The Primary Function Of Water Towers Is?
Answer: Water Pressurization
At first glance, it would be easy to assume that water towers exist to store water. They are, after all, giant above ground vessels filled with anywhere from tens of thousands to millions of gallons of water.
But whether you’re talking about a modest little water tower perched atop an apartment building in New York City or a giant municipal water tower, water storage is not the primary function of the tower (if water storage was the only goal, it would be significantly cheaper to build a reservoir). The primary function of water towers is to pressurize water for distribution. Elevating the water high above the pipes that distribute it throughout the surrounding building or community ensures that hydrostatic pressure, driven by gravity, forces the water down and through the system.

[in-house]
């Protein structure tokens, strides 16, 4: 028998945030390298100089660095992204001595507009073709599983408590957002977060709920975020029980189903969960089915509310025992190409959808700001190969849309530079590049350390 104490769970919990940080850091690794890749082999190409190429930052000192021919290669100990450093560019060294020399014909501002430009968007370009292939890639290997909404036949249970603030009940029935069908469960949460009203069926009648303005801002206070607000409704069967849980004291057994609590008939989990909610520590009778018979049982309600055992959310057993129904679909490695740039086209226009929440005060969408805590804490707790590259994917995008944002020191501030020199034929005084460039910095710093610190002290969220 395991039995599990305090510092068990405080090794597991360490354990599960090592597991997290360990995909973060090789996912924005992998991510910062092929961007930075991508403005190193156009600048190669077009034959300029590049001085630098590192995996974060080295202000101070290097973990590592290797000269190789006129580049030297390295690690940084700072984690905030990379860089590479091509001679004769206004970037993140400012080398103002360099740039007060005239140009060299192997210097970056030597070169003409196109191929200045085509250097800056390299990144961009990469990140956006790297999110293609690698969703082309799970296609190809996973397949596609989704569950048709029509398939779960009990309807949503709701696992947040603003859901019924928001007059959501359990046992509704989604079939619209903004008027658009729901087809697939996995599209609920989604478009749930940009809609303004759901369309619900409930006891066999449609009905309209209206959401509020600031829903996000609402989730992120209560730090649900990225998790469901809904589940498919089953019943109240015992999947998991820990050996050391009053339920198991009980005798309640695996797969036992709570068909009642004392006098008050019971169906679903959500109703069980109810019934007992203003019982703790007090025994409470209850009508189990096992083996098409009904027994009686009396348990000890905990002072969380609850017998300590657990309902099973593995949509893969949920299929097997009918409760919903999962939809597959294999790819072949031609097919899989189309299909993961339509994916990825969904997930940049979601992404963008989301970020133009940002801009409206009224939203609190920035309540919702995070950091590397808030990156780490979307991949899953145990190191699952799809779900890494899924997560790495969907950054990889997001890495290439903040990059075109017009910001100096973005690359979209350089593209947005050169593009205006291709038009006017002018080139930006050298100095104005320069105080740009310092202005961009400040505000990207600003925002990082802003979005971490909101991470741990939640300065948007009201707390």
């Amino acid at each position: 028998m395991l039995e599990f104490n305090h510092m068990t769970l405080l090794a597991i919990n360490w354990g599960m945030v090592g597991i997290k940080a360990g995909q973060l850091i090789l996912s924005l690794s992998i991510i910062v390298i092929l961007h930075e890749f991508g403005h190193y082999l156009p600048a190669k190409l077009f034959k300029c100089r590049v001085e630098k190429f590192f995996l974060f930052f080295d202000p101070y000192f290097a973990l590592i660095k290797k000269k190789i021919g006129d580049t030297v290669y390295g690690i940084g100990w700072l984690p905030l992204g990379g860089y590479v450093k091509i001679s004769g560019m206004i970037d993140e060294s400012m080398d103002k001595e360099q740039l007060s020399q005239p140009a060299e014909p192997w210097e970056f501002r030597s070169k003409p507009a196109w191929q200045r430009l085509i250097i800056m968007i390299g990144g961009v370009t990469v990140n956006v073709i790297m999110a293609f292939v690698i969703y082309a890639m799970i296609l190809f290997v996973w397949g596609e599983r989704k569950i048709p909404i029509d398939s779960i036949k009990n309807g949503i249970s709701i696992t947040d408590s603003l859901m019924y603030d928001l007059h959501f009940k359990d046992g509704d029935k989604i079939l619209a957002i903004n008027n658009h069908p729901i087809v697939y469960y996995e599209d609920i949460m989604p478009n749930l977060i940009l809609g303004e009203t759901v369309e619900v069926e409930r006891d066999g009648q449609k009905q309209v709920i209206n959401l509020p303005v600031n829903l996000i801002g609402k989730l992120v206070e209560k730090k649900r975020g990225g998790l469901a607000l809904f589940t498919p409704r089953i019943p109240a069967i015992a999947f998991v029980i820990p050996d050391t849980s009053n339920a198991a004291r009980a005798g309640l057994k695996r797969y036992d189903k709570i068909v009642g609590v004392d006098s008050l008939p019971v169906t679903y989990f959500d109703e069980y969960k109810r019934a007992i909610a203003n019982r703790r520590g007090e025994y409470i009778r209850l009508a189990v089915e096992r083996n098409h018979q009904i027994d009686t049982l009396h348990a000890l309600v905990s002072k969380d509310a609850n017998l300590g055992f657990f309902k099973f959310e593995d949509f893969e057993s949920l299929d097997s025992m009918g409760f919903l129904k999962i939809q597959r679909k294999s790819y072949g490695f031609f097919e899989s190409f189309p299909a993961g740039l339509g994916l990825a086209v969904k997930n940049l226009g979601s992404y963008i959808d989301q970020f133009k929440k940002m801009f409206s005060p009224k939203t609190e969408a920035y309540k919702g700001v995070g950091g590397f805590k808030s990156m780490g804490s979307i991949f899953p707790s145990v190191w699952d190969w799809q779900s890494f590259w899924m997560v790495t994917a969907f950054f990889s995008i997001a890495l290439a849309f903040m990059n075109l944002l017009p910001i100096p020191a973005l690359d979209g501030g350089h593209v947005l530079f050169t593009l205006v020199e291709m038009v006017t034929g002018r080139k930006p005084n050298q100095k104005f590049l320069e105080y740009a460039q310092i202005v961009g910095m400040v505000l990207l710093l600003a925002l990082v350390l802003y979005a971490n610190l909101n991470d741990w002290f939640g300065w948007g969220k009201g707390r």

The design helps keep the cost of water distribution lower for two reasons. First, it allows for centralization of pumping and pressurization, and decreases the number of pumping stations needed in the vicinity of the water tower. Second, it allows the water company to pump water up to the tower during off-peak energy times to decrease the expense of running the pumps.
Image courtesy of Jonathan Cretton.